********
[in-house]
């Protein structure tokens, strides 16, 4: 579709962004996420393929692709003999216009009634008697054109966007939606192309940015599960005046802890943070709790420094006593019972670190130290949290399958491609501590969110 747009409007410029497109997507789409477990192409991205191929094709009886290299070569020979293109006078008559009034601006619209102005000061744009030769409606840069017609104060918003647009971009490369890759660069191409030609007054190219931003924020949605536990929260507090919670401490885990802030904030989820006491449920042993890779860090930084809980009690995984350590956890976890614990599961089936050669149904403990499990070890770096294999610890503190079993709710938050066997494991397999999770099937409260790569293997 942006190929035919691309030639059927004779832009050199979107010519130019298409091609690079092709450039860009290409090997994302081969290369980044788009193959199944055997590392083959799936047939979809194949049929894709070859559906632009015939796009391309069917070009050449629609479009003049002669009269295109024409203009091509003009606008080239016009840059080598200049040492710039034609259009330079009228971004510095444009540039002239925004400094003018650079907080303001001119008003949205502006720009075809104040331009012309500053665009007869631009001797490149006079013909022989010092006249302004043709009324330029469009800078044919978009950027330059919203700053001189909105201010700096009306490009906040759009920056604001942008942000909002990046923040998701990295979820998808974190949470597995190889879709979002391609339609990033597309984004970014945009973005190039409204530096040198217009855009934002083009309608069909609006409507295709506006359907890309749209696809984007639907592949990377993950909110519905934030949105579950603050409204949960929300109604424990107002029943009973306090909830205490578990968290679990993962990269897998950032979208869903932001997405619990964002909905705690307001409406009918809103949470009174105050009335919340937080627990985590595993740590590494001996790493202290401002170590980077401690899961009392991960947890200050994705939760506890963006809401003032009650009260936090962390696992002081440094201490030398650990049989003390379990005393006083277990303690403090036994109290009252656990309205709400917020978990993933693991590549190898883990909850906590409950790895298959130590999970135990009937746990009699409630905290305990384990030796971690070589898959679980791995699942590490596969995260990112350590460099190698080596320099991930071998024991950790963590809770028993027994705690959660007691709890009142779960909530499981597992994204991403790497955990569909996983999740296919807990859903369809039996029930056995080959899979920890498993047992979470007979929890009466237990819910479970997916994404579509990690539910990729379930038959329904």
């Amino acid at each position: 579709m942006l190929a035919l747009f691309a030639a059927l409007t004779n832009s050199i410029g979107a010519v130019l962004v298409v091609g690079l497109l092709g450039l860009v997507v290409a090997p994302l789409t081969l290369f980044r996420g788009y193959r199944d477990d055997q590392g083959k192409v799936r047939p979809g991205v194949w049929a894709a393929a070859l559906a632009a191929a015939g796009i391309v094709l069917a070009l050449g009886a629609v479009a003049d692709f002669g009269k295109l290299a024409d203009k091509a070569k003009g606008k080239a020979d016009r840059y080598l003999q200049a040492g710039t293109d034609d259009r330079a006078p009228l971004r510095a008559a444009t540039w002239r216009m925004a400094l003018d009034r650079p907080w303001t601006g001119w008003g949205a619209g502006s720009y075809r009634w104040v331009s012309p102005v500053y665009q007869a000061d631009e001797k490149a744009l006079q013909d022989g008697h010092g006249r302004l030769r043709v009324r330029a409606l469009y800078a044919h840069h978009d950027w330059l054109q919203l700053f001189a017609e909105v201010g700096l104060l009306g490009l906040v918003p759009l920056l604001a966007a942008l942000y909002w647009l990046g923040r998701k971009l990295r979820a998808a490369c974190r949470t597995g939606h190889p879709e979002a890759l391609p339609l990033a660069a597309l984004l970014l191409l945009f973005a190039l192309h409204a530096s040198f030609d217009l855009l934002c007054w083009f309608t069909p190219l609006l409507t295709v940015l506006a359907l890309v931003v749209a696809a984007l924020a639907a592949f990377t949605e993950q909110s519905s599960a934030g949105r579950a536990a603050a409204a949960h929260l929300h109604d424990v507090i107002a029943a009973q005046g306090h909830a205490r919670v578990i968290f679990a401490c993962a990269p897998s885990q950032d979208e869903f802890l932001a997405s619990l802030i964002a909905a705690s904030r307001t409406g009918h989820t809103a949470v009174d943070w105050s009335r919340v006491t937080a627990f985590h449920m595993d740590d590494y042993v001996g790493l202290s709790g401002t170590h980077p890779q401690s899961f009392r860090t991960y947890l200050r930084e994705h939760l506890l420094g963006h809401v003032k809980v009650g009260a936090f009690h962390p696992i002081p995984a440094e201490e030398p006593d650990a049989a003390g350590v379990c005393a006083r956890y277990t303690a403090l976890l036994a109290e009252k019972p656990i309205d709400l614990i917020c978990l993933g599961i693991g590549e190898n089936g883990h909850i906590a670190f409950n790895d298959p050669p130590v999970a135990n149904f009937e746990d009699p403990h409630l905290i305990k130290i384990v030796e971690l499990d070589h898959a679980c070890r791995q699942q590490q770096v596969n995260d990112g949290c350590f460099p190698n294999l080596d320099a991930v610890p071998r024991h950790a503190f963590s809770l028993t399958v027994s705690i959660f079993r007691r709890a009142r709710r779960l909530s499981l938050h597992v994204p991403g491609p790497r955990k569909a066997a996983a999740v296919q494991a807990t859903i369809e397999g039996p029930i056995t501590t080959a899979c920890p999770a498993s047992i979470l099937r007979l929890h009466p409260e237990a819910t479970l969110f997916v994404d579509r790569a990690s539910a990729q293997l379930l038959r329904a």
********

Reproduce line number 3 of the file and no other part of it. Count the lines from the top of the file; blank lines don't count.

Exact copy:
């Amino acid at each position: 579709m942006l190929a035919l747009f691309a030639a059927l409007t004779n832009s050199i410029g979107a010519v130019l962004v298409v091609g690079l497109l092709g450039l860009v997507v290409a090997p994302l789409t081969l290369f980044r996420g788009y193959r199944d477990d055997q590392g083959k192409v799936r047939p979809g991205v194949w049929a894709a393929a070859l559906a632009a191929a015939g796009i391309v094709l069917a070009l050449g009886a629609v479009a003049d692709f002669g009269k295109l290299a024409d203009k091509a070569k003009g606008k080239a020979d016009r840059y080598l003999q200049a040492g710039t293109d034609d259009r330079a006078p009228l971004r510095a008559a444009t540039w002239r216009m925004a400094l003018d009034r650079p907080w303001t601006g001119w008003g949205a619209g502006s720009y075809r009634w104040v331009s012309p102005v500053y665009q007869a000061d631009e001797k490149a744009l006079q013909d022989g008697h010092g006249r302004l030769r043709v009324r330029a409606l469009y800078a044919h840069h978009d950027w330059l054109q919203l700053f001189a017609e909105v201010g700096l104060l009306g490009l906040v918003p759009l920056l604001a966007a942008l942000y909002w647009l990046g923040r998701k971009l990295r979820a998808a490369c974190r949470t597995g939606h190889p879709e979002a890759l391609p339609l990033a660069a597309l984004l970014l191409l945009f973005a190039l192309h409204a530096s040198f030609d217009l855009l934002c007054w083009f309608t069909p190219l609006l409507t295709v940015l506006a359907l890309v931003v749209a696809a984007l924020a639907a592949f990377t949605e993950q909110s519905s599960a934030g949105r579950a536990a603050a409204a949960h929260l929300h109604d424990v507090i107002a029943a009973q005046g306090h909830a205490r919670v578990i968290f679990a401490c993962a990269p897998s885990q950032d979208e869903f802890l932001a997405s619990l802030i964002a909905a705690s904030r307001t409406g009918h989820t809103a949470v009174d943070w105050s009335r919340v006491t937080a627990f985590h449920m595993d740590d590494y042993v001996g790493l202290s709790g401002t170590h980077p890779q401690s899961f009392r860090t991960y947890l200050r930084e994705h939760l506890l420094g963006h809401v003032k809980v009650g009260a936090f009690h962390p696992i002081p995984a440094e201490e030398p006593d650990a049989a003390g350590v379990c005393a006083r956890y277990t303690a403090l976890l036994a109290e009252k019972p656990i309205d709400l614990i917020c978990l993933g599961i693991g590549e190898n089936g883990h909850i906590a670190f409950n790895d298959p050669p130590v999970a135990n149904f009937e746990d009699p403990h409630l905290i305990k130290i384990v030796e971690l499990d070589h898959a679980c070890r791995q699942q590490q770096v596969n995260d990112g949290c350590f460099p190698n294999l080596d320099a991930v610890p071998r024991h950790a503190f963590s809770l028993t399958v027994s705690i959660f079993r007691r709890a009142r709710r779960l909530s499981l938050h597992v994204p991403g491609p790497r955990k569909a066997a996983a999740v296919q494991a807990t859903i369809e397999g039996p029930i056995t501590t080959a899979c920890p999770a498993s047992i979470l099937r007979l929890h009466p409260e237990a819910t479970l969110f997916v994404d579509r790569a990690s539910a990729q293997l379930l038959r329904a």